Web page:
Brennus and his army were now faced by the Greeks who had mustered at Delphi
, and soon portents boding no good to the barbarians were sent by the god, the clearest recorded in history. For the whole ground occupied by the Gallic army was shaken violently most of the day, with continuous thunder and lightning.
The thunder both terrified the Gauls and prevented them hearing their orders, while the bolts from heaven set on fire not only those whom they struck but also their neighbors, themselves and their armour alike. Then there were seen by them ghosts of the heroes Hyperochus, Laodocus and Pyrrhus; according to some a fourth appeared, Phylacus, a local hero of Delphi
Among the many Phocians who were killed in the action was Aleximachus, who in this battle excelled all the other Greeks in devoting youth, physical strength, and a stout heart, to slaying the barbarians. The Phocians made a statue of Aleximachus and sent it to Delphi
as an offering to Apollo.
All the day the barbarians were beset by calamities and terrors of this kind. But the night was to bring upon them experiences far more painful. For there came on a severe frost, and snow with it; and great rocks slipping from Parnassus
, and crags breaking away, made the barbarians their target, the crash of which brought destruction, not on one or two at a time, but on thirty or even more, as they chanced to be gathered in groups, keeping guard or taking rest.
At sunrise the Greeks came on from Delphi
, making a frontal attack with the exception of the Phocians, who, being more familiar with the district, descended through the snow down the precipitous parts of Parnassus
, and surprised the Celts in their rear, shooting them down with arrows and javelins without anything to fear from the barbarians.
At the beginning of the fight the Gauls offered a spirited resistance, especially the company attached to Brennus, which was composed of the tallest and bravest of the Gauls, and that though they were shot at from all sides, and no less distressed by the frost, especially the wounded men. But when Brennus himself was wounded, he was carried fainting from the battle, and the barbarians, harassed on all sides by the Greeks, fell back reluctantly, putting to the sword those who, disabled by wounds or sickness, could not go with them.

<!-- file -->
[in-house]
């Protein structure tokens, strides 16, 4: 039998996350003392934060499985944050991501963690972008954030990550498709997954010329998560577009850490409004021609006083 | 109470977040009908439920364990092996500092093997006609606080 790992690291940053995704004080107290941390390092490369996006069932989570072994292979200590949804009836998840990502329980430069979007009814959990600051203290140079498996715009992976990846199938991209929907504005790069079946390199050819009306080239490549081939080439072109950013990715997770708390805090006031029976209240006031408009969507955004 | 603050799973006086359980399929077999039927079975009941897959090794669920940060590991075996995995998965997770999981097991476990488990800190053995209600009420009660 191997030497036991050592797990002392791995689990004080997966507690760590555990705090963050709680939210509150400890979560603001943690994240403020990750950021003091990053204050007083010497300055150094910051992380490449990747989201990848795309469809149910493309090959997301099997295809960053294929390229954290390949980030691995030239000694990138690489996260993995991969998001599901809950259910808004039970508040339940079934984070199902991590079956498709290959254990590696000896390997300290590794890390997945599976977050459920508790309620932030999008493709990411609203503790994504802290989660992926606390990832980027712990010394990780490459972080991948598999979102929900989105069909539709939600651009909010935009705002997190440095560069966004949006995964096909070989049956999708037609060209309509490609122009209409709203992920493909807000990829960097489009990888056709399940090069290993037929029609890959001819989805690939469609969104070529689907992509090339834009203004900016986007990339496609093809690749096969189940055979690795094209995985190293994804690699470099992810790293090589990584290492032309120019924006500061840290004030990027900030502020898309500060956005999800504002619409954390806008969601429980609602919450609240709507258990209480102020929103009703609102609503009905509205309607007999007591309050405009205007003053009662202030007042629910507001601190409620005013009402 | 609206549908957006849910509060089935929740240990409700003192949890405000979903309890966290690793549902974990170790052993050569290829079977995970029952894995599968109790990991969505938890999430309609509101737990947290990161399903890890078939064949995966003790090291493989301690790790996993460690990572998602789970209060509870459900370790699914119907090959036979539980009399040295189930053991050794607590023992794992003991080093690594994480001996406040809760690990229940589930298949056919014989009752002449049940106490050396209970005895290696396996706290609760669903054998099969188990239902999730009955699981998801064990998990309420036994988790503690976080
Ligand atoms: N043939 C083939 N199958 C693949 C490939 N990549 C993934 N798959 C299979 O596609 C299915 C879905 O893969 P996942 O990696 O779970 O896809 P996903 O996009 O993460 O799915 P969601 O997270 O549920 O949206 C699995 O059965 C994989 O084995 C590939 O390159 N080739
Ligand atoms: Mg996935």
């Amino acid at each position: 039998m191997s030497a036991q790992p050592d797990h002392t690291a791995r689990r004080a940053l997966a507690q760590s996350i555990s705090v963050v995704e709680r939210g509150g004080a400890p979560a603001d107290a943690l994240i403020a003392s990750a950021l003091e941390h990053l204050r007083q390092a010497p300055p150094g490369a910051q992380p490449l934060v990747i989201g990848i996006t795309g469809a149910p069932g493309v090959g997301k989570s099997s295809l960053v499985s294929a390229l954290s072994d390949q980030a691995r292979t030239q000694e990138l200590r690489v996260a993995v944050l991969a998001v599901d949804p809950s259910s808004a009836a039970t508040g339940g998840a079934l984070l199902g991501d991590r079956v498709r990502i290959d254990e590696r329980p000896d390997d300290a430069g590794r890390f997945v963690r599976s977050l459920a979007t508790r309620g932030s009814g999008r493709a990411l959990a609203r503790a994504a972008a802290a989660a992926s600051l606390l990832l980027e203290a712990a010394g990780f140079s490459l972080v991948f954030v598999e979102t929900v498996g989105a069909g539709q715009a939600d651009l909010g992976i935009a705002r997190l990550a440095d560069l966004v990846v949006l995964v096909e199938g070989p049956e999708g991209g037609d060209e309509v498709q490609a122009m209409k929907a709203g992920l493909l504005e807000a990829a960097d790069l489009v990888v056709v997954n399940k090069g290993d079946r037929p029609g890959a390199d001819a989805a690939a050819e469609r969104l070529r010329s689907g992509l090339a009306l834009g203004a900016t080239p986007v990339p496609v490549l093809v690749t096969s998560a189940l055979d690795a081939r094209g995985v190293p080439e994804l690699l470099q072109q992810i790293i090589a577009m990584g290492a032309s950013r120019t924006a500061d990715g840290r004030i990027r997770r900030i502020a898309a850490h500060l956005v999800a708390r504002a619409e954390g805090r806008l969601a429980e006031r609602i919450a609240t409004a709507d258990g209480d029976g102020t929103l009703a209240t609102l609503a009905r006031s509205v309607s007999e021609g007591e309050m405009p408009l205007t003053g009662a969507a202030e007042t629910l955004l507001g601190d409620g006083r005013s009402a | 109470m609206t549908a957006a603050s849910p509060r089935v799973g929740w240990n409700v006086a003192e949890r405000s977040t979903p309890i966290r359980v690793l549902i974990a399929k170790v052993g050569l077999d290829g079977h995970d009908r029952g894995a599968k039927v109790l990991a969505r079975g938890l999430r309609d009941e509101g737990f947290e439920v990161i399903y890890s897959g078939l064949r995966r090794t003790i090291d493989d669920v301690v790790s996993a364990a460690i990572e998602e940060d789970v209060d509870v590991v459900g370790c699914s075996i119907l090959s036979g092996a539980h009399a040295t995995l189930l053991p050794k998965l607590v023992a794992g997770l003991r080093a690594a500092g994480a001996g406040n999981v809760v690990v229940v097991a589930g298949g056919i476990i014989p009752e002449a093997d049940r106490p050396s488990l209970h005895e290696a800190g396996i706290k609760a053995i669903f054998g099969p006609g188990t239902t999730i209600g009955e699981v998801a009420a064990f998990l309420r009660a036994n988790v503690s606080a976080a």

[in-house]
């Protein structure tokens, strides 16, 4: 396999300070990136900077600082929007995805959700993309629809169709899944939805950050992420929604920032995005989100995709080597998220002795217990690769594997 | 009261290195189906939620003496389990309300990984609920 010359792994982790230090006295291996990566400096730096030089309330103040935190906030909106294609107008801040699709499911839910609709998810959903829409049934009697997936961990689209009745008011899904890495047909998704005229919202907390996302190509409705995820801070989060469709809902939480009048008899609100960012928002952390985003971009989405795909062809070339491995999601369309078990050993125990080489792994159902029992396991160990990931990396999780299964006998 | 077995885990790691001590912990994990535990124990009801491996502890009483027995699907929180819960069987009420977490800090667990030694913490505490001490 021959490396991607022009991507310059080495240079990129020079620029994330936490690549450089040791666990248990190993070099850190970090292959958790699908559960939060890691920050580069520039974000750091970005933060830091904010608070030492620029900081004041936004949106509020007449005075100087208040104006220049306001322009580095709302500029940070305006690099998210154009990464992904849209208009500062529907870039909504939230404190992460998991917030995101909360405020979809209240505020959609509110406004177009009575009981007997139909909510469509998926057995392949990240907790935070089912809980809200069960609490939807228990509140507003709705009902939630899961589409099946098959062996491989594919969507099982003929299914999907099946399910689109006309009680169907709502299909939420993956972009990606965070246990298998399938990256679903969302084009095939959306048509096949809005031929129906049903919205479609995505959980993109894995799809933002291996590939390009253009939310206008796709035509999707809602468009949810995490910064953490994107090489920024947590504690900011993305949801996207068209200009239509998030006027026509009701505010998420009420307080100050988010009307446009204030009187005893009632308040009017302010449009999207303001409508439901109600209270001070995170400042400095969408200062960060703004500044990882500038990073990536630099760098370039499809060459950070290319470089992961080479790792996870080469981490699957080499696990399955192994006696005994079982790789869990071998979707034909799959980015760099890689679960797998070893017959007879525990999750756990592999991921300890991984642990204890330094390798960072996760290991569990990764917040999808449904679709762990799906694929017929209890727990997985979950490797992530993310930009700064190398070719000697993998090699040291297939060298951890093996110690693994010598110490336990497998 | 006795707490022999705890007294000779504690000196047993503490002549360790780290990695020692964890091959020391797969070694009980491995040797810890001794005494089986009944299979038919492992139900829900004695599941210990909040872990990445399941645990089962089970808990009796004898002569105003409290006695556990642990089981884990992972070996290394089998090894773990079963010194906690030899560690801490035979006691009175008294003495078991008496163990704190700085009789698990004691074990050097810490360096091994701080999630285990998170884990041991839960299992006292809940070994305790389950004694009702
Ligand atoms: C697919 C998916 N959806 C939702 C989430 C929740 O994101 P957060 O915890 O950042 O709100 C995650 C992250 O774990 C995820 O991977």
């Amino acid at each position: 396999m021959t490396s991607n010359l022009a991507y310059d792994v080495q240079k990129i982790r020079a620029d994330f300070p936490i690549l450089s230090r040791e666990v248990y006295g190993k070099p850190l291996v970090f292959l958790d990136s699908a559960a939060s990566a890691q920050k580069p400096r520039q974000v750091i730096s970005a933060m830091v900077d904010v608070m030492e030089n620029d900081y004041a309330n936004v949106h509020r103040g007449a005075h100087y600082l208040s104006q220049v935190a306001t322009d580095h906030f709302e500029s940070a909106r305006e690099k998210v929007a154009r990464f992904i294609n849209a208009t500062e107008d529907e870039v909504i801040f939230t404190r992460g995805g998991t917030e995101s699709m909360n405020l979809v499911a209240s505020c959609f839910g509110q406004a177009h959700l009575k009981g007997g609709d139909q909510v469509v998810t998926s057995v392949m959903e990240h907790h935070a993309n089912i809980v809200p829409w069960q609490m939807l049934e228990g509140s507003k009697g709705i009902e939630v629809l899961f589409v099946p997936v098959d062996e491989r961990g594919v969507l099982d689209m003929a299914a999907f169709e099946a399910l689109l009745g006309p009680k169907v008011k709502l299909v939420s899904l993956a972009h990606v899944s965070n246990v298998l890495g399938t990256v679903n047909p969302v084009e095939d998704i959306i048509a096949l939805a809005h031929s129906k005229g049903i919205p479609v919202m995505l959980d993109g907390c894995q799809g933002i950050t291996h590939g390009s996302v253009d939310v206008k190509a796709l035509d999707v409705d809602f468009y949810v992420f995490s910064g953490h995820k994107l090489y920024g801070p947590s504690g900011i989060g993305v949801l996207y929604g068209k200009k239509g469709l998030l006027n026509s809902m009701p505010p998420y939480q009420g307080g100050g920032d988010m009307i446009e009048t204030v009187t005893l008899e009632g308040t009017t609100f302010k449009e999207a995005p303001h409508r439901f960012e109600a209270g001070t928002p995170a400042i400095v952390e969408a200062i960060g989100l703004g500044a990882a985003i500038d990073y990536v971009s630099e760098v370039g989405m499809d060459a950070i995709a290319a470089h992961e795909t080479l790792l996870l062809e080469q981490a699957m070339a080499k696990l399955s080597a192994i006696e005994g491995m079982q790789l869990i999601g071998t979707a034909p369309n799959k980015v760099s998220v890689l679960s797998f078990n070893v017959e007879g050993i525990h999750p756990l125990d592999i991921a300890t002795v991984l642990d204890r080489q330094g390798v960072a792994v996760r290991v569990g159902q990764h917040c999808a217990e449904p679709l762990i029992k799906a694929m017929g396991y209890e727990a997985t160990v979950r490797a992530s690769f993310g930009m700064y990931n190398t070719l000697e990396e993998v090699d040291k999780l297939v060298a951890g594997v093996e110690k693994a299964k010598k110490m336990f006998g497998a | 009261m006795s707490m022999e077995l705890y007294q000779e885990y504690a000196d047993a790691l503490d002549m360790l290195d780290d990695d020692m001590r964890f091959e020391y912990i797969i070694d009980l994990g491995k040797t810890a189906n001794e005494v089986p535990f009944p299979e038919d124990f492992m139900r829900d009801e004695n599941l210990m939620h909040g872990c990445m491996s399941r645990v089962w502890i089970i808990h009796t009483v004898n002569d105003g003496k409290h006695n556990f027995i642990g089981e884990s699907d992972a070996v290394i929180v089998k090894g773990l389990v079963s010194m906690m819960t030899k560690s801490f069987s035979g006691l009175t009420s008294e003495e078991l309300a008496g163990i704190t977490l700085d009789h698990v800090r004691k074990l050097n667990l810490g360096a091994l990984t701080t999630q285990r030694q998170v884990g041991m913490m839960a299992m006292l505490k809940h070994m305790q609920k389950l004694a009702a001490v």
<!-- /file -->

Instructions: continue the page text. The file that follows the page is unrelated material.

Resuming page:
They encamped where night overtook them in their retreat, and during the night there fell on them a “panic.” For causeless terrors are said to come from the god Pan. It was when evening was turning to night that the confusion fell on the army, and at first only a few became mad, and these imagined that they heard the trampling of horses at a gallop, and the attack of advancing enemies; but after a little time the delusion spread to all.
So rushing to arms they divided into two parties, killing and being killed, neither understanding their mother tongue nor recognizing one another's forms or the shape of their shields. Both parties alike under the present delusion thought that their opponents were Greek, men and armour, and that the language they spoke was Greek, so that a great mutual slaughter was wrought among the Gauls by the madness sent by the god.
Those Phocians who had been left behind in the fields to guard the flocks were the first to perceive and report to the Greeks the panic that had seized the barbarians in the night. The Phocians were thus encouraged to attack the Celts with yet greater spirit, keeping a more careful watch on their encampments, and not letting them take from the country the necessities of life without a struggle, so that the whole Gallic army suffered at once from a pressing shortage of corn and other food.
Their losses in Phocis
were these: in the battles were killed close on six thousand; those who perished in the wintry storm at night and afterwards in the panic terror amounted to over ten thousand, as likewise did those who were starved to death.
Athenian scouts arrived at Delphi
to gather information, after which they returned and reported what had happened to the barbarians, and all that the god had inflicted upon them. Whereupon the Athenians took the field, and as they marched through Boeotia
they were joined by the Boeotians. Thus the combined armies followed the barbarians, lying in wait and killing those who happened to be the last.
Those who fled with Brennus had been joined by the army under Acichorius only on the previous night. For the Aetolians had delayed their march, hurling at them a merciless shower of javelins and anything else they could lay hands on, so that only a small part of them escaped to the camp at Heracleia. There was still a hope of saving the life of Brennus, so far as his wounds were concerned; but, they say, partly because he feared his fellow-countrymen, and still more because he was conscience-stricken at the calamities he had brought on Greece
, he took his own life by drinking neat wine.
After this the barbarians proceeded with difficulty as far as the Spercheius, pressed hotly by the Aetolians. But after their arrival at the Spercheius, during the rest of the retreat the Thessalians and Malians kept lying in wait for them, and so took their fill of slaughter that not a Gaul
returned home in safety.
The expedition of the Celts against Greece
, and their destruction, took place when Anaxicrates was archon at Athens
, in the second year of the hundred and twenty-fifth Olympiad, when Ladas of Aegium was victor in the footrace. In the following year, when Democles was archon at Athens
, the Celts crossed back again to Asia